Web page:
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A WEEK WITH VON KLUCK; Or How They Brought the Good News from the Aisne to Hand.

By Siegfried Jacobsohn.


Von Kluck’s army is annihilated!!!

The victory cannot be overrated.

It was a terrible, deadly strife;

Not a single German escaped with his life,

In one word, as already stated,

Von Kluck and his men are annihilated.


The victory we won was glorious!

On the whole line we were victorious.

The enemy’s General Von Kluck

Had to give in to British pluck!

Therefore to us his sword he tendered

And he and all his men surrendered.


The final decision of this campaign

Was yesterday reached on the River Aisne;

A movement on the British right

Put the left wing of the foe to flight.

The Germans are beaten, pursued and hounded,

Von Kluck’s army is now surrounded.


The British Embassy indorses

The following news:   The Allied forces

Have beaten the brutal invaders back,

Pursuing the fleeing in their track.

The beaten foe—Von Kluck in the lead—

Are running away with the greatest speed.


We hold a fortified position,

And now expect the final decision.

Von Kluck’s onslaughts on the Allies

Have cost the Germans an awful price.

But our defence is still unshaken,

Our fortified hills cannot be taken.


The army of General Von Kluck won a decisive victory

on the Aisne over the combined French and English

forces.   About forty thousand prisoners and five hundred guns fell into our hands.

The enemy is in full retreat and pursued by our cavalry.

Von Stein. General Quartermaster.

Jacobsohn, Siegfried. “A Week with von Kluck; Or How They Brought the Good News from the Aisne to Hand.” The Fatherland 1, no. 12 (October 28, 1914): 5.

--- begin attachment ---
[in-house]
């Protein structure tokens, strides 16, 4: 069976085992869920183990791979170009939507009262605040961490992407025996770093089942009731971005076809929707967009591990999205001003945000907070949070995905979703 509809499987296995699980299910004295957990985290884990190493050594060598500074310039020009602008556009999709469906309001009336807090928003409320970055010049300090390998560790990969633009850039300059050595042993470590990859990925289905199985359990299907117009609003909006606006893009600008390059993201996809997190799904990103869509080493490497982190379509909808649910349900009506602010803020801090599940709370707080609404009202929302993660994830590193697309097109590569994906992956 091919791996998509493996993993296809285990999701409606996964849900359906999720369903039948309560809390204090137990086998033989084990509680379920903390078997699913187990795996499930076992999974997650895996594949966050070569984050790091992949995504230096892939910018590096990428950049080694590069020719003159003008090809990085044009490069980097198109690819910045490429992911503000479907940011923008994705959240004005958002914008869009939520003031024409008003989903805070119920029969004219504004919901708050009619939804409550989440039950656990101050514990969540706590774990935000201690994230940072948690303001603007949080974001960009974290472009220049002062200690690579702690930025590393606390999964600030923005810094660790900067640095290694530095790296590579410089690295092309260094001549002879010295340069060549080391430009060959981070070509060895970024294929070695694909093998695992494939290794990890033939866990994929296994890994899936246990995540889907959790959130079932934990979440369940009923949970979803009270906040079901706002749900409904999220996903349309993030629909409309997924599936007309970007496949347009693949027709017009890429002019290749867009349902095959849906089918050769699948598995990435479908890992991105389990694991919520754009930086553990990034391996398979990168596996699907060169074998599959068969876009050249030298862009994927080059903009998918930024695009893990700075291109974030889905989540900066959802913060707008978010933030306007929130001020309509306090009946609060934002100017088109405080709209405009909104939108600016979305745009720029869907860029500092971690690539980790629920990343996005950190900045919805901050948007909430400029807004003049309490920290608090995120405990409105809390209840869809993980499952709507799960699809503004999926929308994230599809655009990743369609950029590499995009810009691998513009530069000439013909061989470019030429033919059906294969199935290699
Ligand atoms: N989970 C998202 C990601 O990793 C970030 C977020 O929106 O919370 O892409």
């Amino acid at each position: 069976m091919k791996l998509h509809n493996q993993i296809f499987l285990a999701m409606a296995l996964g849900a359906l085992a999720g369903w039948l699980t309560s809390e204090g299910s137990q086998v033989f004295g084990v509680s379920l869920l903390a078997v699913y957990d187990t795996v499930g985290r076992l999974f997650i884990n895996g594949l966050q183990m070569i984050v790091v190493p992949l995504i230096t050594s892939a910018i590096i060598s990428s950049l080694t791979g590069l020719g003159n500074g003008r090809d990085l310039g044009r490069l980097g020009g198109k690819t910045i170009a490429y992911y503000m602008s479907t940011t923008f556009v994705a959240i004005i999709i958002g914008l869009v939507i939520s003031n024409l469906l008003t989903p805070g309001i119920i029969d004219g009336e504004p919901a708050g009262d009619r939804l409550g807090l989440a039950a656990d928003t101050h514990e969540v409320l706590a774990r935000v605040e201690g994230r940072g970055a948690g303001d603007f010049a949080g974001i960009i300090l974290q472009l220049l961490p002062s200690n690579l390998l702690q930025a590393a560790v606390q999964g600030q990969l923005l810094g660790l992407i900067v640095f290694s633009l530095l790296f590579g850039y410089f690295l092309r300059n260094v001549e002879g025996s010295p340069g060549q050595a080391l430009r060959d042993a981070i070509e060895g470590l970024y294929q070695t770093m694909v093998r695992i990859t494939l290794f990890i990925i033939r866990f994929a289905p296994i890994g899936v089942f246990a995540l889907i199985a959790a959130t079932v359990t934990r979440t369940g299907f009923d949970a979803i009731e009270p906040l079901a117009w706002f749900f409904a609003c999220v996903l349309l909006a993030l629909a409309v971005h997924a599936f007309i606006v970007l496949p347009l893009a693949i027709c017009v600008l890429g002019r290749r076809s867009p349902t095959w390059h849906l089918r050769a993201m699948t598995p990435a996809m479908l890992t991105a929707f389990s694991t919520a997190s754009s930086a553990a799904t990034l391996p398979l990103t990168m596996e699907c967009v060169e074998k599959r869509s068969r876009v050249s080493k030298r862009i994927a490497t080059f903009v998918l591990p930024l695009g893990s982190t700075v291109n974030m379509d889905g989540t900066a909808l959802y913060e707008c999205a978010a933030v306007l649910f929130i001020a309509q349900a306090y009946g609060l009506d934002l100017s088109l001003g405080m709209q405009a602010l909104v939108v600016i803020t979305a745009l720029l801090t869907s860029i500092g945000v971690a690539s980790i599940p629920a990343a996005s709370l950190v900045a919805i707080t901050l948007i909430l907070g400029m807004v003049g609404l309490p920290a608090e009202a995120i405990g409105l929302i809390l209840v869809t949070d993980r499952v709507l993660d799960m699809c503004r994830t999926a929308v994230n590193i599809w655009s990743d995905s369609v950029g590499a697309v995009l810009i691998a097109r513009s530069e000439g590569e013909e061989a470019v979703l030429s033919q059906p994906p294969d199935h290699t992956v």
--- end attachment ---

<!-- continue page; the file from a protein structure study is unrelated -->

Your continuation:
Jacobsohn, Siegfried. “A Week with von Kluck; Or How They Brought the Good News from the Aisne to Hand.” The Fatherland 1, no. 12 (October 28, 1914): 5.


Von Kluck’s army

General Alexander von Kluck (1846–1934) commanded the German First Army, which, with the German Second Army, advanced through Belgium and France at the start of the war. The First Battle of the Aisne (September 12–15, 1914) followed the German defeat at the Battle of the Marne (September 7–10). French and British troops had threatened to exploit a gap in the German line and separate the German First Army from other German forces. When all German armies were ordered to retreat from the Marne, they made a stand on the Aisne. On September 13, the British Expeditionary Force attempted to cross the Aisne but could not break the superior German position overlooking the river. The fighting settled into trench warfare.

Holmes, Richard. “Aisne, battle of the.” In The Oxford Companion to Military History. Oxford University Press, 2001. https://www.oxfordreference.com/view/10.1093/acref/9780198606963.001.0001/acref-9780198606963-e-27.

Krause, Jonathan. “Western Front.” In 1914–1918–online. International Encyclopedia of the First World War, edited by Ute Daniel, Peter Gatrell, Oliver Janz, Heather Jones, Jennifer Keene, Alan Kramer, and Bill Nasson. Freie Universität Berlin, 2014–. Article published November 11, 2015. https://encyclopedia.1914-1918-online.net/article/western_front.


Von Stein

Hermann von Stein (1854–1927), a Prussian officer, served as General of the Artillery and Minister of War.

Pöhlmann, Markus. “Stein, Hermann von.” In Neue Deutsche Biographie 25 (2013). https://www.deutsche-biographie.de/sfz126040.html#ndbcontent_zitierweise.



The poem presents reports from different European capitals, including those of two Entente Powers, France and England. The King of Denmark, Christian X (1870–1947) had declared his country’s intent to remain neutral on August 1, 1914. Italy would not join the Allies until May 1915.


Sayville, L. I.

Sayville, a hamlet on the South Shore of Long Island.

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